Jasmine (Cate Blanchett)
For almost 50 years Woody Allen has been making films that explore the existential despair that there is no greater meaning to life beyond immediate human experience and how we define ourselves. Another key theme running throughout Allen’s films is how the management of this fragile state of despair can very easily result in comedy or tragedy depending on the circumstances and outcomes. In Blue Jasmine Allen once again explores these ideas, but with a rigor, sophistication and conviction that has not been present in his career since 2005’s Match Point or even 1997’s Deconstructing Harry. Added to the mix is a post-Global Financial Crisis exploration of class conflict, and notions of privilege and entitlement.
The film begins with a gag about Jasmine Francis (Cate Blanchett) who had been unloading intimate details of her life story to a complete stranger who had mistaken Jasmine’s talking to herself as an invitation for a conversation. Through the awkward social encounter and following scenes it becomes apparent that Jasmine has left a privileged life in New York to move in with her sister Ginger (Sally Hawkins) who lives in San Francisco with her two children. A modern day incarnation of Blanche DuBois from Tennessee Williams’s 1947 play A Streetcar Named Desire, Jasmine is a fading former socialite who is desperately clinging onto a sense of herself that no longer exists. She is both reliant on and resentful of Ginger’s hospitality and attempts to help her.
Jasmine is so accustomed to wealth that she is indifferent to being waited on and has no concept of the value of money. Ginger, on the other hand, has lived a poor lifestyle throughout her adult life, where money is a constant concern. Neither Jasmine nor Ginger are happy with their current situation and both look for ways to become somebody else, but the results are mixed to the extent that by the time the film is coming to a conclusion, the scenario where Jasmine talks to herself in front of complete strangers becomes a moment of tragedy.
In his 2004 film Melinda and Melinda, Allen contrasts a comic telling of a story with a tragic telling of a story by showing two versions of the same story, but one to emphasise comedy and the other to emphasise tragedy. The thin line between comedy and tragedy has been an ongoing fascination for Allen and in Blue Jasmine he depicts this fragile line far more successfully and subtly than he did in Melinda and Melinda. Instead of the approach of defining specific scenes and characters as comic and others being tragic, Blue Jasmine shifts back and forth with impressive ease within scenes. Movements of genuine pathos transition into funny exchanges, without the pathos being compromised, and then back again. These smooth tonal shifts are a remarkable achievement and displays Allen’s mastery over his material. It also significantly helps that all his actors, especially Blanchett and Hawkins, are similarly able to execute the delicate balancing act that is required.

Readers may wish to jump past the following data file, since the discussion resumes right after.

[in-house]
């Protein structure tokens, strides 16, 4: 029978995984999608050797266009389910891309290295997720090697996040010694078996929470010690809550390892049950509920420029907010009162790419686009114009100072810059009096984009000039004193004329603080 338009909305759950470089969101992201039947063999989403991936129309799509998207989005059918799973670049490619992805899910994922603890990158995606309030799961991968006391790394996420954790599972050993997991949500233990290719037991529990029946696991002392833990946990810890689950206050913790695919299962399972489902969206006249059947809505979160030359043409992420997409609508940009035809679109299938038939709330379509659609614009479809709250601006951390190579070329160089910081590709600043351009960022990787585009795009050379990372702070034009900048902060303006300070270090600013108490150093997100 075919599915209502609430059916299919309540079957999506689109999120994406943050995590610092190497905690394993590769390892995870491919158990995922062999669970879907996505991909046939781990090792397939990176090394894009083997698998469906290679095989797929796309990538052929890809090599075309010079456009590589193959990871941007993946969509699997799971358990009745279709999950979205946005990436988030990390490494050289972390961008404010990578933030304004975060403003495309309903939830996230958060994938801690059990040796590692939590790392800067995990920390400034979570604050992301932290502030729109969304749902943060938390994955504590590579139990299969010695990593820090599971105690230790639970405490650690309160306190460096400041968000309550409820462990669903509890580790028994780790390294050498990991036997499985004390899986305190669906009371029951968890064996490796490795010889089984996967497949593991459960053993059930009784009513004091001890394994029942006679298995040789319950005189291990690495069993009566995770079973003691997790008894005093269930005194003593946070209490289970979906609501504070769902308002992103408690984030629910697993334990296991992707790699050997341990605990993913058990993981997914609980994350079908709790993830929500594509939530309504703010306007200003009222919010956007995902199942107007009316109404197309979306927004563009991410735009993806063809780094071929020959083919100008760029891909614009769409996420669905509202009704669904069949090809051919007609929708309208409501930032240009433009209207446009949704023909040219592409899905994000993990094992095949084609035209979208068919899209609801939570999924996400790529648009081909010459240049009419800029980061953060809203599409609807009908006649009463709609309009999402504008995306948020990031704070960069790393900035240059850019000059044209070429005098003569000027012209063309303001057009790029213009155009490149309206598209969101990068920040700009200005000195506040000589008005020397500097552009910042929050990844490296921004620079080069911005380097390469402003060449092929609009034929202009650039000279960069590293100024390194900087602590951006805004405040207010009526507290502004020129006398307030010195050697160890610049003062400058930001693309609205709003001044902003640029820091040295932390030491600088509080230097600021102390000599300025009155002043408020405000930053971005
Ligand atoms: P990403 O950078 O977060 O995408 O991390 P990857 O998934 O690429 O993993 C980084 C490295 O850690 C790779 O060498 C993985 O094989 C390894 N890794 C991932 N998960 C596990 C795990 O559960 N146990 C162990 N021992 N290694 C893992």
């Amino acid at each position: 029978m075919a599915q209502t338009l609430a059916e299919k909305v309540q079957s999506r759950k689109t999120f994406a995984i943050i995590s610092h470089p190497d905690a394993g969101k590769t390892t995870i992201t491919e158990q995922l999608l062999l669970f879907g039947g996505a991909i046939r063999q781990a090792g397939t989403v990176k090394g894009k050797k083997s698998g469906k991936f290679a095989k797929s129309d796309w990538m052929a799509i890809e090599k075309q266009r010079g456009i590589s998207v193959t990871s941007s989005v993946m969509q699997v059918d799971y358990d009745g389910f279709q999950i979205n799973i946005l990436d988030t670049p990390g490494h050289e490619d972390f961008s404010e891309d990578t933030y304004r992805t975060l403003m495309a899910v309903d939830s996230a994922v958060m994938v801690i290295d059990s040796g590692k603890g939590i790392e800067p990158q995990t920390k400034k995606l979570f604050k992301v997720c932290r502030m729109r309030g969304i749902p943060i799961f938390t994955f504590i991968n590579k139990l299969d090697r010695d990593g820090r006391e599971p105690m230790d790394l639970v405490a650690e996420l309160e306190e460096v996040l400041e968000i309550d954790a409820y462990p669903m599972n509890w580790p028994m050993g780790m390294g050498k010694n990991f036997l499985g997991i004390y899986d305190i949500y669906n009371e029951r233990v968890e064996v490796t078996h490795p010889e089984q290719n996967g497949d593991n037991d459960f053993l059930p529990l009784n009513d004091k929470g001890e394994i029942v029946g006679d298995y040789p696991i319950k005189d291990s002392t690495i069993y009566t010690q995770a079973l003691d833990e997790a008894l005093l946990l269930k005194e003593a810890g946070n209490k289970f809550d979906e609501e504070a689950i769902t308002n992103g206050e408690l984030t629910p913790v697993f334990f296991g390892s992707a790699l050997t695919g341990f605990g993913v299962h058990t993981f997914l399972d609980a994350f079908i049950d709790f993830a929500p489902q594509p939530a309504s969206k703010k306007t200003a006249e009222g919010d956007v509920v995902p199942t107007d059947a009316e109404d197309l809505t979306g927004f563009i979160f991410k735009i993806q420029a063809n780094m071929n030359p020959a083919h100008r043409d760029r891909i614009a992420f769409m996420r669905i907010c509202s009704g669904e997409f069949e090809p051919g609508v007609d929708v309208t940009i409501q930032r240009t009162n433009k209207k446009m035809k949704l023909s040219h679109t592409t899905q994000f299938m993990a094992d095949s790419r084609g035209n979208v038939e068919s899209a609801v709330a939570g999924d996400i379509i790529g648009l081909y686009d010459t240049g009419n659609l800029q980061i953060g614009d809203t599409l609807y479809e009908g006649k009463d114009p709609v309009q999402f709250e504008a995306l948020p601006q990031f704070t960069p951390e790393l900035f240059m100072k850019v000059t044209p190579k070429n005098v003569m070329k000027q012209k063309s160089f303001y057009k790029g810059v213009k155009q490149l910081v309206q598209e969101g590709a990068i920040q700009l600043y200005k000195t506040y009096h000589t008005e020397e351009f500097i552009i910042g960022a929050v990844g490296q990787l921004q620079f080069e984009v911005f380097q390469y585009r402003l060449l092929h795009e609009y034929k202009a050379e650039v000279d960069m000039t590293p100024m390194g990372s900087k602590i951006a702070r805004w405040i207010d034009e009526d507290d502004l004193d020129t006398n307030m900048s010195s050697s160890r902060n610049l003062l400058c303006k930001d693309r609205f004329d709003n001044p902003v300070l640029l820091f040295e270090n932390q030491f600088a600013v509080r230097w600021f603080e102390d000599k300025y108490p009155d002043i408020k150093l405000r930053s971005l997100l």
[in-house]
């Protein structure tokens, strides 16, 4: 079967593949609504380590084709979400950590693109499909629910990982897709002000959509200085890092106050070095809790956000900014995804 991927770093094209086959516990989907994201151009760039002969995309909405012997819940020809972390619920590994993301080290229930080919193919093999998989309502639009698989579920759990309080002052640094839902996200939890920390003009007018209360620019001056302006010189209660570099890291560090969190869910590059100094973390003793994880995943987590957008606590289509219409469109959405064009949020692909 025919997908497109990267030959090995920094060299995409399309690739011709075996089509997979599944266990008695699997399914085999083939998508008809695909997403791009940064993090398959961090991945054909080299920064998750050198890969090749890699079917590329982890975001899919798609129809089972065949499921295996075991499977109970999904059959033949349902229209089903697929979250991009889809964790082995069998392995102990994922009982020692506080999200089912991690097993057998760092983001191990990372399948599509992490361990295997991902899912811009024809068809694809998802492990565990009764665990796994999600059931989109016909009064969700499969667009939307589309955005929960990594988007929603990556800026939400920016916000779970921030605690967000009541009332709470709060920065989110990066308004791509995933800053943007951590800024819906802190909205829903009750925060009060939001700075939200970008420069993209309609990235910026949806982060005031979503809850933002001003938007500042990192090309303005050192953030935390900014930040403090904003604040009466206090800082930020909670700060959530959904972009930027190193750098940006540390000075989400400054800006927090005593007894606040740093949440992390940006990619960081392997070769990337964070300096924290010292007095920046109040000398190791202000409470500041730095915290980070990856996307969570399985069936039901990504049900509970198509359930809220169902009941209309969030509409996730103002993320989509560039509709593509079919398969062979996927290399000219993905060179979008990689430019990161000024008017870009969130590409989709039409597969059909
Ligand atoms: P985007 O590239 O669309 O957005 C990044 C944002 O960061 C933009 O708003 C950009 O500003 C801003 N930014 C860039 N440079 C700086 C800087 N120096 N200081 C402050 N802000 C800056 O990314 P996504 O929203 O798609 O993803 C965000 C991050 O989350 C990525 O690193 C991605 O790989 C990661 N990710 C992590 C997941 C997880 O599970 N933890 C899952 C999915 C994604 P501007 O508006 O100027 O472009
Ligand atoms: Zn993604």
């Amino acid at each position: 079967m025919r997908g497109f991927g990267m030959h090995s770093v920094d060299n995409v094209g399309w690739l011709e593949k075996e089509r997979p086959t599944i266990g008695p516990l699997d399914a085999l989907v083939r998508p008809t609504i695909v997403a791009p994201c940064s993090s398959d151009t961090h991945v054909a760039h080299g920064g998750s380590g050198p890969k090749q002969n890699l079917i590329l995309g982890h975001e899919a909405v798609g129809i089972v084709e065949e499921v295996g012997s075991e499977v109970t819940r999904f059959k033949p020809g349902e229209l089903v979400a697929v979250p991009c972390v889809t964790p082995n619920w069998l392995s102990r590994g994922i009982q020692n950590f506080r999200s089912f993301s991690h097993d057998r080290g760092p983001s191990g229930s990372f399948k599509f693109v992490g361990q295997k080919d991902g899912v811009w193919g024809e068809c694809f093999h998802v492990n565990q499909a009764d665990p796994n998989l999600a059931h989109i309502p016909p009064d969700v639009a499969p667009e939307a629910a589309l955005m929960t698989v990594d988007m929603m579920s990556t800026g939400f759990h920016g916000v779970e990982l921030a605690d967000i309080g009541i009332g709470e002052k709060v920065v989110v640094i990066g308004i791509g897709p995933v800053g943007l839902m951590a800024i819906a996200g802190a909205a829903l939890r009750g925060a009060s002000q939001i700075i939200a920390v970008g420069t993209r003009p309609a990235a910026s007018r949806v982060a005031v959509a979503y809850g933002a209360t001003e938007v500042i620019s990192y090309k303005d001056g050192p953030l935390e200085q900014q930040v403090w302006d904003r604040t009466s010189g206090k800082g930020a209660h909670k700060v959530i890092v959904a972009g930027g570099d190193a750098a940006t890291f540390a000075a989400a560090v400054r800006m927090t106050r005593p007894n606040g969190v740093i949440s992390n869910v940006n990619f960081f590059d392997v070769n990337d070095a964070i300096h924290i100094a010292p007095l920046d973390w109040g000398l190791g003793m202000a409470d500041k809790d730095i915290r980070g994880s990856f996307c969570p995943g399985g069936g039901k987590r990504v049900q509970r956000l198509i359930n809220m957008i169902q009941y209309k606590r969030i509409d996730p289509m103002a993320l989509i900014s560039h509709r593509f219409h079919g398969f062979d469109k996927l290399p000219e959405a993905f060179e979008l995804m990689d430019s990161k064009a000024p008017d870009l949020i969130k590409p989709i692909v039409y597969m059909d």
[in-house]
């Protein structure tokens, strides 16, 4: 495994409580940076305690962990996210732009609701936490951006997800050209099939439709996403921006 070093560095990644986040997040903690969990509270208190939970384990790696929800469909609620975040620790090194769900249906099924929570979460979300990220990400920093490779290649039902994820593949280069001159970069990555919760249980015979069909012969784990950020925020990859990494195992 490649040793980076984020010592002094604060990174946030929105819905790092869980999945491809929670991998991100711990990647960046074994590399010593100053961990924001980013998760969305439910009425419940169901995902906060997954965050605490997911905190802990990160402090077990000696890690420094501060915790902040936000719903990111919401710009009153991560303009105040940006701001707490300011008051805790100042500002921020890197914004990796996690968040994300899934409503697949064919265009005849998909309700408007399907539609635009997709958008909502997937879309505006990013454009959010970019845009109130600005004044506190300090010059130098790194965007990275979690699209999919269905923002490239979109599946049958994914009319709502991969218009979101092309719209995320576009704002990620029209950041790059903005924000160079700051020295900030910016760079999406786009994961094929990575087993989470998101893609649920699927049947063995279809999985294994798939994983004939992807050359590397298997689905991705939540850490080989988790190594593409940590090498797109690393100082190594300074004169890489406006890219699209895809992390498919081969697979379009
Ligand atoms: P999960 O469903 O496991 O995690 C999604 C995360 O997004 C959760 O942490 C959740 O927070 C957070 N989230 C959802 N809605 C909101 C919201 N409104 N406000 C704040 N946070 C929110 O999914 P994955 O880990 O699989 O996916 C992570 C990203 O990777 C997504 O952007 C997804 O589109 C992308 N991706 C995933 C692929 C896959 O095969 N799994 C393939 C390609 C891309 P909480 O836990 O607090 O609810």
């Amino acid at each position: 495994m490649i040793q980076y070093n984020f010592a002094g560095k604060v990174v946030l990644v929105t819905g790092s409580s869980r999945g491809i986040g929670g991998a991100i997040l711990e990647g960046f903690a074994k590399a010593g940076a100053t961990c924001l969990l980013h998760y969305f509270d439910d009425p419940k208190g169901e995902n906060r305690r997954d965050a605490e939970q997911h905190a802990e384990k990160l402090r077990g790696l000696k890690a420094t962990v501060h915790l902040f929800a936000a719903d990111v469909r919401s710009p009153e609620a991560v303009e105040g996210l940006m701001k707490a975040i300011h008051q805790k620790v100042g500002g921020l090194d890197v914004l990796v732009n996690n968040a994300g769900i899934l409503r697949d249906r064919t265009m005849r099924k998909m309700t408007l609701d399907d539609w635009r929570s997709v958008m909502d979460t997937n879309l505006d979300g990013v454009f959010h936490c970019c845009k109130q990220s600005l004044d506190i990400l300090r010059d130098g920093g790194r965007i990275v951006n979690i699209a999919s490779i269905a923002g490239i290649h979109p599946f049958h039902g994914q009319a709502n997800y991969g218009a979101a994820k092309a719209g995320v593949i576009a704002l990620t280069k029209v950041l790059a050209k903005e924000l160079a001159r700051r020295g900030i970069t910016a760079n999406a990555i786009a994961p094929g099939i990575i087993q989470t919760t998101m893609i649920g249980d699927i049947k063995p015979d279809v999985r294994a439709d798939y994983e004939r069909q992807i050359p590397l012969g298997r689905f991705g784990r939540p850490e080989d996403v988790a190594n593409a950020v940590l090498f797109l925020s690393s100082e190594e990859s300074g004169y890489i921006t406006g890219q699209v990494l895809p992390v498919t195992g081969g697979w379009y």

Blue Jasmine also displays Allen’s ongoing development as a filmmaker who for almost a decade has been making films in Europe, away from his beloved New York, the setting of so many of his most significant films. Blue Jasmine brings Allen back to the USA, but setting the film in San Francisco is a notable statement that distances Allen stylistically from his previous American New York-set films. Blue Jasmine even begins with a majestic shot of an airplane flying Jasmine from New York to San Francisco, visually affirming the transition. And while New York is still used as a setting in Blue Jasmine, it is a setting that only exists in the flashback scenes that depict Jasmine’s previous life married to Hal Francis (Alec Baldwin) whose wealth was generated through crooked financial deals. New York is a city of the past and the setting of a lifestyle and version of reality built on fraud.
On the other hand, San Francisco is shot with far more long takes and camera movements than that which are typically used in Allen’s films. There is also a lot of warm light and red tones, giving San Francisco the sensuality of the European cities of Allen’s recent films, including Vicky Cristina Barcelona (2008), which like Blue Jasmine was shot by Spanish cinematographer Javier Aguirresarobe. The San Francisco setting is also important since it is also the setting of Alfred Hitchcock’s 1958 film Vertigo, which like Blue Jasmine is a film about a woman being rebuilt to conform to a romanticised ideal. Of course, the key difference is that in Vertigo the female reconstruction is done by the obsessive male protagonist, while in Blue Jasmine it is done by Jasmine to herself.